General Sales Manager Gerald Silvey is pictured (centre) with Dalbo export manager Hans Otto Wildfang (left) and Dalbo UK Sales Manager Steve Atkin. The Dalbo brand was taken on by Ernest Doe Power five years ago, its range of products ideally suited to the dealer’s sales area, the result of which was that an award was presented by the manufacturer for its sales which were the highest of any European distributor. The same happened at the end of the second year of sales, and the third, fourth and fifth with the recently awarded fifth certificate presented and displayed at the event.
Each year Ernest Doe & Sons sales, parts and service staff nominate their choice of supplier of the year, the decision based on many factors but primarily those which ensure excellent customer service and Dalbo received an award for ‘Supplier of the year’ on the second day of the show. It was the third time Dalbo has received this prestigious award.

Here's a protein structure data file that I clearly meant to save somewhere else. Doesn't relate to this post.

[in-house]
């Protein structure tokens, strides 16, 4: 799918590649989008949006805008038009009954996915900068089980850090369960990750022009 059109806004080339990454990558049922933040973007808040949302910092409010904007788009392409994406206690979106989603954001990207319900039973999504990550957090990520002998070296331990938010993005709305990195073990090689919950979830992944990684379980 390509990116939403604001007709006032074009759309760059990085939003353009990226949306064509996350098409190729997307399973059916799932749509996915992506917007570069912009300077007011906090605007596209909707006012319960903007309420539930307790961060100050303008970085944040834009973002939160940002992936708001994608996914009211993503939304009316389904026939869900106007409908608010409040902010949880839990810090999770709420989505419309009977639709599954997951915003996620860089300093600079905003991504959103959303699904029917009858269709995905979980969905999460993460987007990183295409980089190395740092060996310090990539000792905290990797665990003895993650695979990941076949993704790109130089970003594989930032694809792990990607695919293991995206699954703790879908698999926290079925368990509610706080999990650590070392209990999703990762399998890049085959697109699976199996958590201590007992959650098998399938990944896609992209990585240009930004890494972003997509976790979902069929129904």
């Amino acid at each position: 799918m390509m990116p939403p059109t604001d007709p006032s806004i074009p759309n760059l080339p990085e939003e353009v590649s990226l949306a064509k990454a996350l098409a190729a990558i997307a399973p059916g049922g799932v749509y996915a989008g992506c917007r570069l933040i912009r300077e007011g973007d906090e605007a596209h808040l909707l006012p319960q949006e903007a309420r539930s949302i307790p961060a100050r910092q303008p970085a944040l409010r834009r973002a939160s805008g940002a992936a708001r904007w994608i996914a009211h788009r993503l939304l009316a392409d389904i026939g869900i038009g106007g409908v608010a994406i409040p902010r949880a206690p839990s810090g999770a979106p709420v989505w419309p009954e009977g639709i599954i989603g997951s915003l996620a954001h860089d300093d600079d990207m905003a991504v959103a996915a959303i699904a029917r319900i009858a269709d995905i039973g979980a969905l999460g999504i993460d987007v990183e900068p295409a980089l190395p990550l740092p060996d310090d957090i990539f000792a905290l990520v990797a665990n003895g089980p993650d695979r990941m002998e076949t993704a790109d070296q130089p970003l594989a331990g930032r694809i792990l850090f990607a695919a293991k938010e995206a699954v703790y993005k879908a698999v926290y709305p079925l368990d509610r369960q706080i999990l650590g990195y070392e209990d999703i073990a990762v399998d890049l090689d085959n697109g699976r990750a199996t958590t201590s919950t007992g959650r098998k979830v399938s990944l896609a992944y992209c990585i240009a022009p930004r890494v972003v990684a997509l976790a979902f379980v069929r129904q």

Weaving Machinery exhibited its versatile Short Disc cultivator, which has proved very popular with users since its launch last year. Also on display were the company’s Tine Drill, designed for min-till crop establishment and the larger Trailed GD Drill. Ernest Doe Power general sales manager Gerald Silvey commented that there is a growing trend toward minimum disturbance drilling, as farmers across the east of England battle against the black-grass problem and that sales of Weaving drills have increased steadily.
Suton sales technician Kevin Chubbock was kept busy on the company’s stand explaining benefits of the range to prospective customers. The new and improved Sitesweep is a general purpose sweeper and collector and is proving popular with AD plants and construction sites. A built in water tank helps keep dust down, and there is a kerb brush option available too.
Due to be added to the range later this year is a new heavier duty sweeper collector, designed for mounting direct to the telehandler’s carriage and designed for full-time use.
“We have been busy dealing with queries relating to the whole range of products,” said Kevin, “and demand is such that we are encouraging purchasers to order early now for harvest. Everything is in demand, including the popular grain pushers available in 3-7m sizes.